Workplace Conflict: workplace conflict is a direct result of the power struggle between employees and employers, and emerges in many different forms in business and industry. Conflict in the workplace manifests itself, inter alia, in high labor turnover, absentee rates, accidents, grievances and dismissals. Proactive responses to the requirements of employee inclusion in the decision making process of the company will reduce conflict in the organization and absenteeism will be minimized.

Workplace conflict often leads to workers organizing themselves into trade unions to represent their interests.

Union Representation: A comparison which reveals non-union establishments as providing fewer rights and benefits for workers, lower pay, higher rates of accidents and absenteeism, and poorer employee communication. Non-union industrial and commercial workplaces offered few formal mechanisms whereby employees could contribute to the operation of their workplaces in a broader context than that of their specific jobs. Nor were non-union workplaces as likely to have opportunities to air grievances or to resolve problems in ways that were systematic and designed to ensure fair treatment. Broadly speaking, no alternative model of employee representation had emerged as a substitute for trade union representation. In order to reduce employee frustrations good employment relations is necessary, the advantages of which are, inter alia: better performance; low turnover; improvement in quality; increase in productivity; and reduced absenteeism. One of the ways of establishing sound employment relations is a fair absenteeism policy.

Absenteeism Policy: Employee absenteeism may continue despite the use of absence control methods: if there is no written absenteeism policy in the company there will be inconsistent enforcement of the policy as well as a lack of absence documentation in the organization. Where there is a sick leave policy in the company, it is unfortunately true that many employees abuse the provision for paid sick leave as contained in the policy. Employees are also aware of the provisions of section 22 of the Basic Conditions of Employment Act 75 of 1997 which states that an employee can be on paid sick leave for two days without producing a medical certificate within an eight week period. This means that sick-pay schemes may indeed encourage increased absenteeism. Effective forms of employee discipline for absenteeism should include:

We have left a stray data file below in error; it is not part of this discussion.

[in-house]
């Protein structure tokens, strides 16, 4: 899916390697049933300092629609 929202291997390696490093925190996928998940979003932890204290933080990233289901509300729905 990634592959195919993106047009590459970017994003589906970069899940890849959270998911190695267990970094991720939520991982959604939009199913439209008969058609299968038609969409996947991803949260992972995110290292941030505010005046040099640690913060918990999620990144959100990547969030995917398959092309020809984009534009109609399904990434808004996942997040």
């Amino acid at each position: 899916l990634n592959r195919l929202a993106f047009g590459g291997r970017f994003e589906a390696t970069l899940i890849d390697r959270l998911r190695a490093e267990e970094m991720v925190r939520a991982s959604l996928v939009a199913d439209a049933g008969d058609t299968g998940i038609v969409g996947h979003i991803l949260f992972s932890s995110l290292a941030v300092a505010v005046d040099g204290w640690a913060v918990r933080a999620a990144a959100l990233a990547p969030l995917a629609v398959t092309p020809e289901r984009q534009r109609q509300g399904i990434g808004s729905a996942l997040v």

• A written policy statement;

• Distinguishing between absenteeism and other examples of employee misconduct as a reason

For discipline;

• Using progressive discipline on the absence record separately from the other misconduct issues;

• Explicit absenteeism standards and a definition of excessive absenteeism;

• Allowing employees to improve their records through good attendance; and

• Consistent application of the policy.

Otherwise non enforcement of the policy may lead to a bad organization culture.

Organization Culture: If a permissive absence culture exists in an organization, employees will view sick leave as a benefit to be utilized, or it will be lost. On the other hand, if unnecessary absence is frowned upon by either management or the co-workers, employees will think twice before abusing sick leave. organizational structure and design; organizational culture; human resource policies and practices; technology; and work design have a great impact on workplace absenteeism.

Management Style Factors: Managers appear to have some influence over attendance behavior. They are able to punish, establish the bonus systems, and allow employee participation in developing plans. Whether these or other approaches reduce absenteeism is determined by the employees’ perception of the value of the rewards, the amount of the rewards, and whether the employees perceive a relationship between attendance and reward. Managers affect absenteeism in the workplace by influencing the following variables: management control; communication system; motivation strategies; salary/remuneration packages and worker empowerment.